Posted For: Willie Wonka
Meta gave police access to private Facebook messages that allegedly detailed a Nebraska teen’s plans to get an illegal abortion, bolstering local authorities’ cases against the girl and her mother.
Mark Zuckerberg’s social-networking giant — which has promised to cover travel costs for its own employees looking to access abortions following the Supreme Court’s decision to overturn Roe v. Wade — complied with a search warrant from Norfolk, Nebraska police in early June, according to court records obtained by The Post.
The parent of Facebook and Instagram handed over the records just weeks before the high court’s ruling — and weeks before Zuckerberg reportedly told a company all-hands meeting that “protecting people’s privacy” was “extra salient” in the wake of the Supreme Court decision.
Meta — which has has also reportedly told its employees not to discuss abortion at work — gave police access to two accounts belonging to a 17-year-old named Celeste Burgess and her mother, 41-year-old Jessica Burgess, according to court documents.
A police detective then found messages between the Burgesses allegedly confirming plans for Celeste to take pills to induce an abortion in April — around 23 weeks into her pregnancy. Nebraska’s legal cutoff for abortion is 20 weeks.
“Are we starting it today,” Celeste asked in one of the messages, which were included in court filings.
“We can if u want the one will stop the hormones,” Jessica responded.
Later on, Celeste allegedly wrote, “Remember we burn the evidence.”
“Yep,” Jessica responded.
Celeste Burgess, who is now 18, has been charged with removing/concealing/abandoning a dead human body, concealing the death of another person and false reporting.
Her mother has been charged with performing or attempting an abortion greater than 20 weeks, performing an abortion when not a licensed doctor, removing/concealing/abandoning a dead human body, concealing the death of another person and false reporting.
Police documents show Meta turned over the Burgesses’ messages on June 9 — about two weeks before the Supreme Court overturned Roe v. Wade on June 24.
A Meta spokesperson defended the decision to hand over the private conversations.
“Nothing in the valid warrants we received from local law enforcement in early June, prior to the Supreme Court decision, mentioned abortion,” said Meta spokesperson Andy Stone.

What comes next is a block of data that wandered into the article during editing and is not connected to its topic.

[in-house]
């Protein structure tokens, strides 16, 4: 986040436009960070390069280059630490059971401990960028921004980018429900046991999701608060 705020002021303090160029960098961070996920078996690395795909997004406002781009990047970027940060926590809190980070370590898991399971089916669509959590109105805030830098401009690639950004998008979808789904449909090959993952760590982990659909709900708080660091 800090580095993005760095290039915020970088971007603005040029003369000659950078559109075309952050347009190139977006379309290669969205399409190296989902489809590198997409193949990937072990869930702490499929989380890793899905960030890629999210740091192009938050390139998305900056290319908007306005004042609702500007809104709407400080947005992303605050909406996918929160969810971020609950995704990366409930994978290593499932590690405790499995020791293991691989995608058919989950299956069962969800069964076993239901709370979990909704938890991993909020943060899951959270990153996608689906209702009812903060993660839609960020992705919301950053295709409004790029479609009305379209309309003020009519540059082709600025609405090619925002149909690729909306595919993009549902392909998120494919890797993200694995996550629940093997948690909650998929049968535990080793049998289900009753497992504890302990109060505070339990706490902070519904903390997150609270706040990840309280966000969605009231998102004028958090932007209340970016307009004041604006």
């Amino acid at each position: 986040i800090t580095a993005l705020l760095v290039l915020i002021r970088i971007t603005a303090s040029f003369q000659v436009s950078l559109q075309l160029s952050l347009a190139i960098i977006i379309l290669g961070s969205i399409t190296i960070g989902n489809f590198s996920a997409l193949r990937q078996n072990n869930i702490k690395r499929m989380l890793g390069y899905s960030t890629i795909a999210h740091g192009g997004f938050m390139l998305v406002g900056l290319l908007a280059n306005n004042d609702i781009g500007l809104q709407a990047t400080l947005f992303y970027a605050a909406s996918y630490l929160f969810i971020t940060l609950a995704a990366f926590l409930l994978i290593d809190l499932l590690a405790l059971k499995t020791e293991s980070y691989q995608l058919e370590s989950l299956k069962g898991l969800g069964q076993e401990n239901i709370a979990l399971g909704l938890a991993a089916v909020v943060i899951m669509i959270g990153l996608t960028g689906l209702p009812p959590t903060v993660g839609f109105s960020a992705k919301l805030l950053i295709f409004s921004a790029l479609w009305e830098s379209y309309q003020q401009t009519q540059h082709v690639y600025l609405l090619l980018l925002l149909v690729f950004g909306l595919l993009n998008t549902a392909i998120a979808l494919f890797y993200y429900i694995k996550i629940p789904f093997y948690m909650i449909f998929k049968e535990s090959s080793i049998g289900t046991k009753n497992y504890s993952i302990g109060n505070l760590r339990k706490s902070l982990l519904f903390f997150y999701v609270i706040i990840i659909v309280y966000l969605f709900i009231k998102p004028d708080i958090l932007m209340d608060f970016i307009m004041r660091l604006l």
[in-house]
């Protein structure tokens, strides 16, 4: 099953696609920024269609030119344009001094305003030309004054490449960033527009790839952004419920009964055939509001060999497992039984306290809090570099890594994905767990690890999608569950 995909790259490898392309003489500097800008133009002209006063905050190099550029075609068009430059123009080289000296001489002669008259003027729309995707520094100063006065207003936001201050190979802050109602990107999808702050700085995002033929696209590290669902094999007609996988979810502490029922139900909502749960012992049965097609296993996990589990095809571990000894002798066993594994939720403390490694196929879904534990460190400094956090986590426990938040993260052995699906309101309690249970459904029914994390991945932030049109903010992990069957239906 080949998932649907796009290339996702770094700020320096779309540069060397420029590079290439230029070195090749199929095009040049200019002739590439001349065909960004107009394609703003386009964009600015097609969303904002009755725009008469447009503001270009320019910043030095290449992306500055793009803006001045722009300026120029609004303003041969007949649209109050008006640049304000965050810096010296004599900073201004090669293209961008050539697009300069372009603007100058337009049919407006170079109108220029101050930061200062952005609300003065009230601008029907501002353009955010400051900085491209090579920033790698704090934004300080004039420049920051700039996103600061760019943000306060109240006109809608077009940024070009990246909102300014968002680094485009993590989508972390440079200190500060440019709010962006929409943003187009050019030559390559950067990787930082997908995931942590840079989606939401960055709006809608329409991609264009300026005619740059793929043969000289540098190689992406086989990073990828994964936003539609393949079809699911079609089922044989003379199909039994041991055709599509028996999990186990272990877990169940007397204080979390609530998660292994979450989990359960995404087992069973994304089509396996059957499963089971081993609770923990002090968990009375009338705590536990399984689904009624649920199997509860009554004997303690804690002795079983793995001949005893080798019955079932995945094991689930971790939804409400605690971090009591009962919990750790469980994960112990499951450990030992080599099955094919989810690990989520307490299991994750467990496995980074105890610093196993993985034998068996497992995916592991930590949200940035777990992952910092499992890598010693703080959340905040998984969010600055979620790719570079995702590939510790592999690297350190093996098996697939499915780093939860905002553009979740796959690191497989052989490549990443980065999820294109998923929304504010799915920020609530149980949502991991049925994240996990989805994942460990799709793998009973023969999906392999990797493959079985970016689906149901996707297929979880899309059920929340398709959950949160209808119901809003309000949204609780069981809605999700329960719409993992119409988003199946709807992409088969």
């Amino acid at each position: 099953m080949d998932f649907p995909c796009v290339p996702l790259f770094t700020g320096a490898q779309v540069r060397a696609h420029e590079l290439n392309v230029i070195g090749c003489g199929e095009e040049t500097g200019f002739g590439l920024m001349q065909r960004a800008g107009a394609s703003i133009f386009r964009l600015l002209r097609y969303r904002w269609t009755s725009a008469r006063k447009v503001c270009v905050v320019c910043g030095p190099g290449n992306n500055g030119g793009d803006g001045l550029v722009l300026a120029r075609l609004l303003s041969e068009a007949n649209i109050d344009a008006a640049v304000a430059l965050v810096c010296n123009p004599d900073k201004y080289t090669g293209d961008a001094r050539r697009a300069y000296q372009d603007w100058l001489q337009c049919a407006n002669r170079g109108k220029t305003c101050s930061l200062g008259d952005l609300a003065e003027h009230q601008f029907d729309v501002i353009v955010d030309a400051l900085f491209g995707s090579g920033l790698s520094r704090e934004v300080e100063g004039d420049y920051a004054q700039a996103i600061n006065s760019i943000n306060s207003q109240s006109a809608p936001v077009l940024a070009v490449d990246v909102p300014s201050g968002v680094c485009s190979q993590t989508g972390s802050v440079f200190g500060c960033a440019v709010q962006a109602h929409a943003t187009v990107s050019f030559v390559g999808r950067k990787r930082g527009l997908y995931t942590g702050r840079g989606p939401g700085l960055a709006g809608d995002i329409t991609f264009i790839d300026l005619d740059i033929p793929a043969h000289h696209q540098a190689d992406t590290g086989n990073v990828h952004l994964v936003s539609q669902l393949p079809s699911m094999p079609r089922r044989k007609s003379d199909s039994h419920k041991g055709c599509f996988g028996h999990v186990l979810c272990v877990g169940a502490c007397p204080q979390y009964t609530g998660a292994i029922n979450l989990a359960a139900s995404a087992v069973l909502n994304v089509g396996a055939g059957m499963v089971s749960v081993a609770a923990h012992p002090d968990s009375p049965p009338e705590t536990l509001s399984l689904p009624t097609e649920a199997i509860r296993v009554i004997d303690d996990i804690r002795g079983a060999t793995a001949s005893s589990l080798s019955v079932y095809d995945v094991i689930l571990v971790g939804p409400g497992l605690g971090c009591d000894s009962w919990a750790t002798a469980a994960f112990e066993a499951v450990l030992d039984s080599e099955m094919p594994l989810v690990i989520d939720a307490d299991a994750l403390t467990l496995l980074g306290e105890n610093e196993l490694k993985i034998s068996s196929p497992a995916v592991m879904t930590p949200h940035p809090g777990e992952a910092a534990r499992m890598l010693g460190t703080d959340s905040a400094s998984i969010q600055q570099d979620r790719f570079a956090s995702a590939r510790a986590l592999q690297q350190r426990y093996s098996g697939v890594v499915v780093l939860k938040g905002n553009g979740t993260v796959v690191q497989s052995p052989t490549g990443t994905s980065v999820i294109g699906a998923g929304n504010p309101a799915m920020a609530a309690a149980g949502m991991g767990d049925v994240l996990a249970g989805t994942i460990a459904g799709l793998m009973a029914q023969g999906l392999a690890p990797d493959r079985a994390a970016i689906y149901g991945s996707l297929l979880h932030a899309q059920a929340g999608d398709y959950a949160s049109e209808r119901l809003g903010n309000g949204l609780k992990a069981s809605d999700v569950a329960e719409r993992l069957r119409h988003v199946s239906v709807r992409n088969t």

“The warrants concerned charges related to a criminal investigation and court documents indicate that police at the time were investigating the case of a stillborn baby who was burned and buried, not a decision to have an abortion,” he added in a series of Twitter posts.
At a Meta all-hands meeting on June 30, Zuckerberg addressed an employee question about steps the company is taking to protect users who are seeking abortions, CyberScoop reported.
“Protecting people’s privacy is always important, I get that this is extra salient right now [with] the Supreme Court decision and that specifically bearing on privacy,” Zuckerberg reportedly said. “But it just has always been a thing that we care about.”
Zuckerberg added that encrypting users’ messages “is actually one of the ways that you keep people safe from bad behavior or, or over-broad requests for information or things like that.”
Yet antitrust watchdogs say Meta handing over the Burgesses’ messages shows the company doesn’t care about protecting abortion rights.
“These tech giants have accumulated an unfathomable amount of sensitive data on each and every one of us,” Jesse Lehrich, co-founder of Accountable Tech, told The Post. “They are going to dutifully comply with subpoena requests like this in a post-Roe world.”
“It turns their ubiquitous products into weapons that will be wielded against their own users,” Lehrich added.
Meta has also caught flak from abortion advocates for removing posts about abortion pills from Facebook and Instagram directed toward women who may not be able to access them following the Supreme Court’s decision, Vice reported in June.
Both advertisers and regular users offering to mail pills to users in states where abortion is illegal have had their posts removed for violating the sites’ community standards, according to the outlet.
Stone said in response to the Vice story that the company will not allow individuals to gift or sell pharmaceuticals on its platform, but will allow content that shares information on how to access pills.